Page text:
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Since George Floyd’s killing, thousands of people have taken to the streets in every state to protest police brutality, revealing the pent-up anger over institutional racism nationwide. The protests are working. In a Monmouth University poll released June 2nd, 76% of Americans—including 71% of white people—called racism and discrimination “a big problem” in the United States. That’s a 26-percentage-point increase since 2015. Also in the poll, 57% of Americans said demonstrators’ anger was fully justified. This stark turn has forced elected officials to consider major change. The mayors of New York and Los Angeles have said they will redirect monies from police budgets. In Minneapolis, City Council members pledged to dismantle their police force and reinvent how public safety is handled.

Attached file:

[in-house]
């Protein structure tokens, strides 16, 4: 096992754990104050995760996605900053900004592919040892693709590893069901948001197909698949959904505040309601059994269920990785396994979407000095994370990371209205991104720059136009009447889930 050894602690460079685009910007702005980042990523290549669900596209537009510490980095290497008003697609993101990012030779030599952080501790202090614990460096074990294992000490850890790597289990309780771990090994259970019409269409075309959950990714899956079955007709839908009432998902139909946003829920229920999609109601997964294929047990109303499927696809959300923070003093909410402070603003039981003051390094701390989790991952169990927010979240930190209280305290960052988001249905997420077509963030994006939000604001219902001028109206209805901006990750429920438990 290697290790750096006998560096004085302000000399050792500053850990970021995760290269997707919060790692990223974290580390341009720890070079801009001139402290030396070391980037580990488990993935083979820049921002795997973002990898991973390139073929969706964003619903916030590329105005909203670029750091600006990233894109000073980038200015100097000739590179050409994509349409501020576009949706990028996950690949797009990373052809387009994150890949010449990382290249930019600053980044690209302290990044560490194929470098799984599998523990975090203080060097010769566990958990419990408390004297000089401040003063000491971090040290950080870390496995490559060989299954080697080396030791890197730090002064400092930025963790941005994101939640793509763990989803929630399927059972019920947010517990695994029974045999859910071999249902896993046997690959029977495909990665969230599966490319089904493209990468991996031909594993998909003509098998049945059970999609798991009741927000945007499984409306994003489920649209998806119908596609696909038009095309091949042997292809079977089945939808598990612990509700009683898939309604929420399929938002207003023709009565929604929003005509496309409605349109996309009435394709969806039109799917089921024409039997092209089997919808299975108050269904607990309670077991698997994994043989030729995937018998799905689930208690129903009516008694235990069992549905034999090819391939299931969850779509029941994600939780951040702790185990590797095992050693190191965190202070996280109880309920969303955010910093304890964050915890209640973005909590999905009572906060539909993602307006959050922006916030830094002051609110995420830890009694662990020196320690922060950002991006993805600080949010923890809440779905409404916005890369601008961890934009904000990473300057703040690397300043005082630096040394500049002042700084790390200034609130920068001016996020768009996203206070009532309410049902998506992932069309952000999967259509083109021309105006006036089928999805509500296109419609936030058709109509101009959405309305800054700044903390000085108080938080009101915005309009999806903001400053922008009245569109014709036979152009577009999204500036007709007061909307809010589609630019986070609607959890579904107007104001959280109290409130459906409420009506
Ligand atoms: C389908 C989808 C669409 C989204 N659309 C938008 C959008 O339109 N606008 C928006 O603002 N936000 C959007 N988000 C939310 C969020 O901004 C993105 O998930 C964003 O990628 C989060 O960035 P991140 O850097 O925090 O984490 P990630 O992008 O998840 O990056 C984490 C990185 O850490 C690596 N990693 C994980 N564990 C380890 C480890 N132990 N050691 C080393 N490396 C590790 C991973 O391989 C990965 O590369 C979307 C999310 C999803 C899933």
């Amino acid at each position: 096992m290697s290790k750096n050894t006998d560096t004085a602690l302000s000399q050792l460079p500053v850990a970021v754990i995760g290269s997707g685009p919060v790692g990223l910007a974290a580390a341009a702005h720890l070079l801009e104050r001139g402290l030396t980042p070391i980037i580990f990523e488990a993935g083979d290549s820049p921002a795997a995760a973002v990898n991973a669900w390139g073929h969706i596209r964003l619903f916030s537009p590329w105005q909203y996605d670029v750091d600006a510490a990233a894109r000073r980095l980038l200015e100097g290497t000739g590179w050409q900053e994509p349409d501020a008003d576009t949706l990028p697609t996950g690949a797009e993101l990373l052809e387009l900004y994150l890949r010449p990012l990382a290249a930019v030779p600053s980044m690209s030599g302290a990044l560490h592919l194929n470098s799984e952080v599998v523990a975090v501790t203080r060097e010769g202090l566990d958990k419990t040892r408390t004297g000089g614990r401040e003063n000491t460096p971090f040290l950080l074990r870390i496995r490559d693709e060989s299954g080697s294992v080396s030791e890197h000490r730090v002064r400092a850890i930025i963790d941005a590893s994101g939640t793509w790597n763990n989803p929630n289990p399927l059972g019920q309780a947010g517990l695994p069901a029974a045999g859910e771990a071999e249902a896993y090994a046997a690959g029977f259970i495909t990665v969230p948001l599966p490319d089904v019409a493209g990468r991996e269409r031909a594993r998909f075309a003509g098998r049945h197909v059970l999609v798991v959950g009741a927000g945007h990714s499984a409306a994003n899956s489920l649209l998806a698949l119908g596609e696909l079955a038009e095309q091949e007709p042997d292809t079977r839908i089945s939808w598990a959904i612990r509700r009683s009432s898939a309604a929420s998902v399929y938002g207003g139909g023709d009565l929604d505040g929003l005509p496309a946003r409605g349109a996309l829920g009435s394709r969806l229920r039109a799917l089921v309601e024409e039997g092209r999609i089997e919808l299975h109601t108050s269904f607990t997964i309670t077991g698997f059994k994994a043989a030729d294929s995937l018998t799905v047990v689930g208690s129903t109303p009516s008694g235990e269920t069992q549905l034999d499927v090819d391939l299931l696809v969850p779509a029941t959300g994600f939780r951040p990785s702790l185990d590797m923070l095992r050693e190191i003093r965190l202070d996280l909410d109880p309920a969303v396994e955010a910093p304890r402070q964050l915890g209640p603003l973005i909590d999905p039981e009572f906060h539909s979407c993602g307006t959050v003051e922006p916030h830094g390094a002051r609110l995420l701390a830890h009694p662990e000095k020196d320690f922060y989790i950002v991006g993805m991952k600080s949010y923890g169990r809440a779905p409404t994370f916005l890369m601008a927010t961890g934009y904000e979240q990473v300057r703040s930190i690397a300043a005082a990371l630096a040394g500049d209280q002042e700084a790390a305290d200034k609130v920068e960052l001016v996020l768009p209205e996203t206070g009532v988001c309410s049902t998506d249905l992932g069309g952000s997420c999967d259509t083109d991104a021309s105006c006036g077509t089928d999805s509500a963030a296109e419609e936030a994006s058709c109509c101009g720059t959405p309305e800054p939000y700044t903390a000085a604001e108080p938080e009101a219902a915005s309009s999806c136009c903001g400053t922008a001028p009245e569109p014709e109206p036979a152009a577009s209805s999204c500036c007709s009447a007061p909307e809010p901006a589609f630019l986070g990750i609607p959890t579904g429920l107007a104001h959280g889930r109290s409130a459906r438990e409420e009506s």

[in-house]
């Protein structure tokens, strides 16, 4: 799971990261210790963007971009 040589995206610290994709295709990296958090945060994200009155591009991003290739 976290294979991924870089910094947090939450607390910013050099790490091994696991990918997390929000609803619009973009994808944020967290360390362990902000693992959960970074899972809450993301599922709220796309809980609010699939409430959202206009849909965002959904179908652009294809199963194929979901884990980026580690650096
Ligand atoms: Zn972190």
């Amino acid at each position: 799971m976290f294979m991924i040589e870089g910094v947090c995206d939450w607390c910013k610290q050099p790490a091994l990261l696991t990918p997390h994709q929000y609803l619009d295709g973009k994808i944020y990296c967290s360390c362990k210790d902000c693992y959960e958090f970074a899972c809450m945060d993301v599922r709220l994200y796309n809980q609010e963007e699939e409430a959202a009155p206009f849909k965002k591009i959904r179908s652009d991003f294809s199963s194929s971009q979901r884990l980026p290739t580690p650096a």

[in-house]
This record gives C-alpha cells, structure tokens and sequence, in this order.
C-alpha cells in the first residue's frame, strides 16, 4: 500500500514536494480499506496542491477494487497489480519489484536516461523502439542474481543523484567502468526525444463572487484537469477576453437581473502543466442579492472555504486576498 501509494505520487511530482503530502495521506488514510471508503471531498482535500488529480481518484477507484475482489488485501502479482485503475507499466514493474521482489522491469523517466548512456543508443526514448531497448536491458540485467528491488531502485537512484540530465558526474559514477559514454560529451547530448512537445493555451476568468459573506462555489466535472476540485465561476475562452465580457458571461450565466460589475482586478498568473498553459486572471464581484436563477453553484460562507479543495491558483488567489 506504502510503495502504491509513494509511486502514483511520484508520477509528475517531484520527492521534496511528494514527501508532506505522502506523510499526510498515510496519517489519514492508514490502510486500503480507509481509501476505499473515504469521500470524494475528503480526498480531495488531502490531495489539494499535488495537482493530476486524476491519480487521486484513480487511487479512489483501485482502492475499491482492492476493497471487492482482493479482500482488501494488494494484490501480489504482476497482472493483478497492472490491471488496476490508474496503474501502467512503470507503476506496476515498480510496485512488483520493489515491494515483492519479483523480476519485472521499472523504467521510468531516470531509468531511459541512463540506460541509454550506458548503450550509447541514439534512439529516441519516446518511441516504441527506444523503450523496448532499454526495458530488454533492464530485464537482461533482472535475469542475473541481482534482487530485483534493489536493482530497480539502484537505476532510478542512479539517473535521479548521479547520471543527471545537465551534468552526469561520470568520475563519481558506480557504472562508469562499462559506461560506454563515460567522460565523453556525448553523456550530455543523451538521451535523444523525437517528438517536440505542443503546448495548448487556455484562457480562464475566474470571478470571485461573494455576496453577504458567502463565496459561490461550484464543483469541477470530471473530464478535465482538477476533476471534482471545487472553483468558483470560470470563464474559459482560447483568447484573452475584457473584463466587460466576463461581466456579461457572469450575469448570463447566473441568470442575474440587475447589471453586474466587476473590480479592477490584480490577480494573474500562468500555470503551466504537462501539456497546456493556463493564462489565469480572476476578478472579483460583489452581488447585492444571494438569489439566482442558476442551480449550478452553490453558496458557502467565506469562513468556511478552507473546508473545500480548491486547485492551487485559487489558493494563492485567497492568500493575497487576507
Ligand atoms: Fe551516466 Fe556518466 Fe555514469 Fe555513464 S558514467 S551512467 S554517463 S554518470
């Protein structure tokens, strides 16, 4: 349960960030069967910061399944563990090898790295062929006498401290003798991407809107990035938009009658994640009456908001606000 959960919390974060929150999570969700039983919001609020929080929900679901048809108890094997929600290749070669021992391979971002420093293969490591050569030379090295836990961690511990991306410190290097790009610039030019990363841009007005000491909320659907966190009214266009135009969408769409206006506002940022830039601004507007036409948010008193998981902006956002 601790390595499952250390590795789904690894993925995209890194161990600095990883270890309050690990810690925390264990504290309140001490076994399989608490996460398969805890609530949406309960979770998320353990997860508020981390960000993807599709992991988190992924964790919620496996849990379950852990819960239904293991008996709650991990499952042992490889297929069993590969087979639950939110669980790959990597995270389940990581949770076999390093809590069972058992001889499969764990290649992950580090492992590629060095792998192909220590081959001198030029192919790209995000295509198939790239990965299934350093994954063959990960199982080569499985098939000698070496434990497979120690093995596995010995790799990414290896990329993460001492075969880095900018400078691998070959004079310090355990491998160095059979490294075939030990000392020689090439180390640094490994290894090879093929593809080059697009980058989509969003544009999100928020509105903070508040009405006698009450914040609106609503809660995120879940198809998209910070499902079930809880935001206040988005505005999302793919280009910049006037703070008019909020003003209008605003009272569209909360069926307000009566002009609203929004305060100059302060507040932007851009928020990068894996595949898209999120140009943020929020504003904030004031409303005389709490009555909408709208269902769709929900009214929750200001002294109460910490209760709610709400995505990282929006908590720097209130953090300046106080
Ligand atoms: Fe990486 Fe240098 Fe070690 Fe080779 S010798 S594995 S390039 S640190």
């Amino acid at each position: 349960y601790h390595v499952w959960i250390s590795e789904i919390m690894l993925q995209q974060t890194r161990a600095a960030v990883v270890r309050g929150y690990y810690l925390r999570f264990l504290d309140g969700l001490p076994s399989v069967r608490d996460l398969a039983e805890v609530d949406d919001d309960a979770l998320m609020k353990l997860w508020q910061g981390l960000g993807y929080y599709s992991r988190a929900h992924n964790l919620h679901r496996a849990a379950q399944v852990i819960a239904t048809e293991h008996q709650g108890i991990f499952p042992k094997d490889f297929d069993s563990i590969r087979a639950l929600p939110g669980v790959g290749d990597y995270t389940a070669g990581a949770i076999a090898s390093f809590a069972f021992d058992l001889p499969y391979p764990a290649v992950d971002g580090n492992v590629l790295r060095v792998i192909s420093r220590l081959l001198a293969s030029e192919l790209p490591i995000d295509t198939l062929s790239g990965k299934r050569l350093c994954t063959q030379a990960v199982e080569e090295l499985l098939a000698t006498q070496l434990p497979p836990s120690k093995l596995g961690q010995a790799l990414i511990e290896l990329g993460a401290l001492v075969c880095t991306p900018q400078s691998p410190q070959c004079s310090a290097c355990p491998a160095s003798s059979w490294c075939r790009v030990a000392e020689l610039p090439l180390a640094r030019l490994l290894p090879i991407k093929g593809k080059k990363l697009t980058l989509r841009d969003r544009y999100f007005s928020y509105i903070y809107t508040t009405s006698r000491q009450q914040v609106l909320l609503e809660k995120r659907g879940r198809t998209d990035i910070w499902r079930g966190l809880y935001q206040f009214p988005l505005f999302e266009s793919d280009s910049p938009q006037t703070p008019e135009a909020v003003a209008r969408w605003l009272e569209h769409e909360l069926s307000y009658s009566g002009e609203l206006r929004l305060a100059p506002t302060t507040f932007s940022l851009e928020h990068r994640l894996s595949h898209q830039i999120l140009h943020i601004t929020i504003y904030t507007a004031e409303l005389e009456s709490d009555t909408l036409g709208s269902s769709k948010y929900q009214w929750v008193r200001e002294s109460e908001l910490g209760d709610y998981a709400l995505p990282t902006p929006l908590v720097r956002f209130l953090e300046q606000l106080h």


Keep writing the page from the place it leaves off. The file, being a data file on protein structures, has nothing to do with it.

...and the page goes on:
As tens of thousands of people have demonstrated against police violence over the past two weeks, calls have emerged in cities across the country for fundamental changes to policing. What this moment demands is that we ask of ourselves, “What role does the police play in our society?” This is not to say the police are ineffective, but rather to acknowledge harm that police have caused to communities.

New Jersey needs to reimagine the role of police. In certain instances this can and should be done quickly, and in other cases, after some study. As the case of Mr. Floyd makes clear, calling 911 for even the slightest thing (the alleged passing of a counterfeit $20) can be a death sentence. Eric Garner died over selling “loose” cigarettes, Maurice Gordon died recently in New Jersey after being pulled over for speeding, Michael Brown died over a box of cigars, Sandra Bland died after failing to signal a lane change, Atatiana Jefferson died after a neighbor reported her front door was open, Walter Scott died following a non-functioning brake light, and so forth. None of these victims were armed. The solution to ending police violence and cultivating a safer country lies in reducing the scope of power of the police and their contact with the public.

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